What effect does a near-death experience have on a person? Scientists studied 19 patients who came back from the brink of death… what they found might shock you
- Researchers found 15 per cent of sampled patients had a near-death experience
- Participants who had a near-death experience had no difference in quality of life
- The study team stated that more research is still needed to confirm the results
We’re often told that a near-death experience is a life-changing event that transforms sufferers’ outlook.
But new research has found that contrary to popular belief, patients who return from the brink of death remain exactly the same a year later.
In what is believed to be one of the first studies of its kind, experts monitored 19 people after they had a near-death experience in an intensive care unit (ICU). They then followed up with them 12 months later.
A study published in the journal Critical Care found that 15 per cent of surveyed patients had a near-death experience
The researchers – who published their findings in the journal Critical Care – originally looked at 126 patients who had been in the five ICUs at the University of Liege in Belgium for more than a week.
The patients were admitted to the ICU for a variety of reasons, including respiratory, cardiovascular, digestive, kidney, neurological, and metabolic illnesses. The majority of participants surveyed were admitted for surgical reasons.
They found that 15 per cent – 19 people – had a near-death experience. These patients were then studied further.
They were interviewed three to seven days after discharge from the hospital and asked about dissociative experiences, such as forgetting who they were or feeling disconnected from themselves. They were also asked about spiritual, religious, and personal beliefs.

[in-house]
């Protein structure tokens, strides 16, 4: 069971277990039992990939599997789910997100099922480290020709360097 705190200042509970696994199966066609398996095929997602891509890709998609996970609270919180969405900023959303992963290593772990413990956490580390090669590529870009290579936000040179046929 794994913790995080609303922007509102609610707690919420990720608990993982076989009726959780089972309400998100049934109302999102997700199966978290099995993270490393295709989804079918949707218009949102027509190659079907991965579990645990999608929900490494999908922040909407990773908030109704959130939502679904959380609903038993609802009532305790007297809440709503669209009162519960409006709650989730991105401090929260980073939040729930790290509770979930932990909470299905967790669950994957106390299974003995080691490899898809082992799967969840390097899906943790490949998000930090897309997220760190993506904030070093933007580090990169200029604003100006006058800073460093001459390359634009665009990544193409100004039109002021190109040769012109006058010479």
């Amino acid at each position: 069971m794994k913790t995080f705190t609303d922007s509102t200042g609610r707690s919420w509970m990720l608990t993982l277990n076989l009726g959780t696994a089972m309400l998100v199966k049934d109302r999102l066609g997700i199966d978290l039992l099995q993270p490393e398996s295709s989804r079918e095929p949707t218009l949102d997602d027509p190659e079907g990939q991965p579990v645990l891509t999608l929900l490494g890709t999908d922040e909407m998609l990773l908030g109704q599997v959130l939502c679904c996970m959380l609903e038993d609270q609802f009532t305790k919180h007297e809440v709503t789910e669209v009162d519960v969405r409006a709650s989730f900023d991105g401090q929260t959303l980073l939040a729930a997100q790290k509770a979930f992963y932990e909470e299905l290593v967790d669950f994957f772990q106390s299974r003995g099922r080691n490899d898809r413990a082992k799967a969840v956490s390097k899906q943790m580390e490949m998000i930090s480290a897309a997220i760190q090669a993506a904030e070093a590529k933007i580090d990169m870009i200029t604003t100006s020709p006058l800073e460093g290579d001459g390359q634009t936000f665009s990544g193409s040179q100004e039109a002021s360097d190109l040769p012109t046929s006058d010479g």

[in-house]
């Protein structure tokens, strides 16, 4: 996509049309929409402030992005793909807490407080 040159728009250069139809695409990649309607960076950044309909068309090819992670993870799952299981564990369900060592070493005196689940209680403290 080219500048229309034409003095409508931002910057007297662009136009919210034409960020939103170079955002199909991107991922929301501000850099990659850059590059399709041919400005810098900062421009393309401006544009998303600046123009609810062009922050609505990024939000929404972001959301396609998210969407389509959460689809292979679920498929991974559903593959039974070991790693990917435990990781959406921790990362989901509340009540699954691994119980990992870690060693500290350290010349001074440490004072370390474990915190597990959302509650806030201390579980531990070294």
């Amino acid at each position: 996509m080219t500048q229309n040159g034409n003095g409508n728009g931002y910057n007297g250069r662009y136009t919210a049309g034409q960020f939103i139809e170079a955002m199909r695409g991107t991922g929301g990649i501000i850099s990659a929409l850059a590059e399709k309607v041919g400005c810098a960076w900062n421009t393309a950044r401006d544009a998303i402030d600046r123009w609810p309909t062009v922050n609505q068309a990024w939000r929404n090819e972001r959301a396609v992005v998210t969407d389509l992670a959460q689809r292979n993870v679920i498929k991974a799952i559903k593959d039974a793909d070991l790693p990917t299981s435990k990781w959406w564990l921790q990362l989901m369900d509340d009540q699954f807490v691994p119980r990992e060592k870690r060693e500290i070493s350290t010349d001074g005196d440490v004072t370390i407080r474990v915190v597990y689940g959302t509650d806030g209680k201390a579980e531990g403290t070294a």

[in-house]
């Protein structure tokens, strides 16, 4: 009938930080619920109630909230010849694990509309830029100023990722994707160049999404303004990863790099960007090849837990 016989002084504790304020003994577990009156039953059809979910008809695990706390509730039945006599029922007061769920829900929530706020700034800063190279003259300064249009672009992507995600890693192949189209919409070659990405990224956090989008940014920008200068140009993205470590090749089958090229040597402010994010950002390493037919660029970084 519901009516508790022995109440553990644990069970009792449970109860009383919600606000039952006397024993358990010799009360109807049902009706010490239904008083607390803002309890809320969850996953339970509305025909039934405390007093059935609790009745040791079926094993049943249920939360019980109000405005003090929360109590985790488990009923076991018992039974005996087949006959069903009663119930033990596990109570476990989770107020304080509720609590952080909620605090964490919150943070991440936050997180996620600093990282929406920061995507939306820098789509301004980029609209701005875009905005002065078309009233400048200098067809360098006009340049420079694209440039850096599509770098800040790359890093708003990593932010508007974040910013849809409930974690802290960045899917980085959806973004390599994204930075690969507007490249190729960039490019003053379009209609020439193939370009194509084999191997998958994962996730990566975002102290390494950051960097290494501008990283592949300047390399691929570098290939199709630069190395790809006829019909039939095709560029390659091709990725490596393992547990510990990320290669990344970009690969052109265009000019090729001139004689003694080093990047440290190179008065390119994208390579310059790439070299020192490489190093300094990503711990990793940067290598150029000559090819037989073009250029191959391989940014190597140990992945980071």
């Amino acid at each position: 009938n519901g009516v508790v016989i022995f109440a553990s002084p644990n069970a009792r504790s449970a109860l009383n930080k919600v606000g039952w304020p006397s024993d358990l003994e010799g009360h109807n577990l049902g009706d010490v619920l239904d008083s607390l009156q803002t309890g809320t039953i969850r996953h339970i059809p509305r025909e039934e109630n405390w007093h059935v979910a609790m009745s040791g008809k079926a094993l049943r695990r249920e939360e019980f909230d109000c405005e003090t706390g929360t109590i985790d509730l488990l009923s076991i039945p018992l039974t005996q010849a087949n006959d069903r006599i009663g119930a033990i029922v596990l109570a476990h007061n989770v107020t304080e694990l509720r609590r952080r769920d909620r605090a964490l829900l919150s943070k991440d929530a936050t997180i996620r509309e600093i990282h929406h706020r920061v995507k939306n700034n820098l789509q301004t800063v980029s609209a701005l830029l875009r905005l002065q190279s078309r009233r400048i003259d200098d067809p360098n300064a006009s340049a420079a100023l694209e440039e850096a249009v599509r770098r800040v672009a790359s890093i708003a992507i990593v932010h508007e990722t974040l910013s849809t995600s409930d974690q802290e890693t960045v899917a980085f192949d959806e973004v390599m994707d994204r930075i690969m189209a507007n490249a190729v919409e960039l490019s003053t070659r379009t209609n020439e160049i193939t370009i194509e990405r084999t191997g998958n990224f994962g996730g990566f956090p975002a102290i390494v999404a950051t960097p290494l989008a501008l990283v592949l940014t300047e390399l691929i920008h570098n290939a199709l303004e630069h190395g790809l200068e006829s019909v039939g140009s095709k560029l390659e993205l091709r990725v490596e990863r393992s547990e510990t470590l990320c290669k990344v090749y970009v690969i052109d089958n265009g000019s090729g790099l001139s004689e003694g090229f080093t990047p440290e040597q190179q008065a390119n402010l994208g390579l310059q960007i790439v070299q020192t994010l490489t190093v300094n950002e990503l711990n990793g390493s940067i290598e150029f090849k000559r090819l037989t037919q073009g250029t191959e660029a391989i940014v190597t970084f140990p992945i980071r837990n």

At the time patients were initially interviewed, those who had a near-death experience experienced a greater propensity for dissociative symptoms.
These included feeling disconnected from oneself, feeling little to no pain, and feeling uncertain about who you are – and increased spiritual and personal well-being.
Researchers contacted them again one year later to measure their quality of life.
After that period, there was no significant association with quality of life, despite the fact that NDEs (near-death experiences) ‘are typically reported as transforming and may be associated with negative emotions,’ the researchers wrote.
Dr Bruce Greyson, who developed the NDE scale the researchers used in the study, has found that 10 to 20 per cent of people whose hearts have stopped experience an NDE.
This is five per cent of the overall population.
Greyson has defined NDEs as ‘intensely vivid and often life-transforming experiences, often occurring under extreme physiological conditions such as life-threatening trauma, cardiac arrest, or deep anesthesia.’
The results in Critical Care differ from previous research done within the last year.
A 2022 study conducted by Greyson found that participants had significant differences in quality of life, even 20 years after the initial events.
The researchers for the Critical Care findings wrote that more research is still needed to confirm these findings.
Source : https://www.dailymail.co.uk/health/article-12000189/Scientists-followed-ER-patients-year-survived-near-death-experiences.html?ns_mchannel=rss&ito=1490&ns_campaign=1490&rand=1270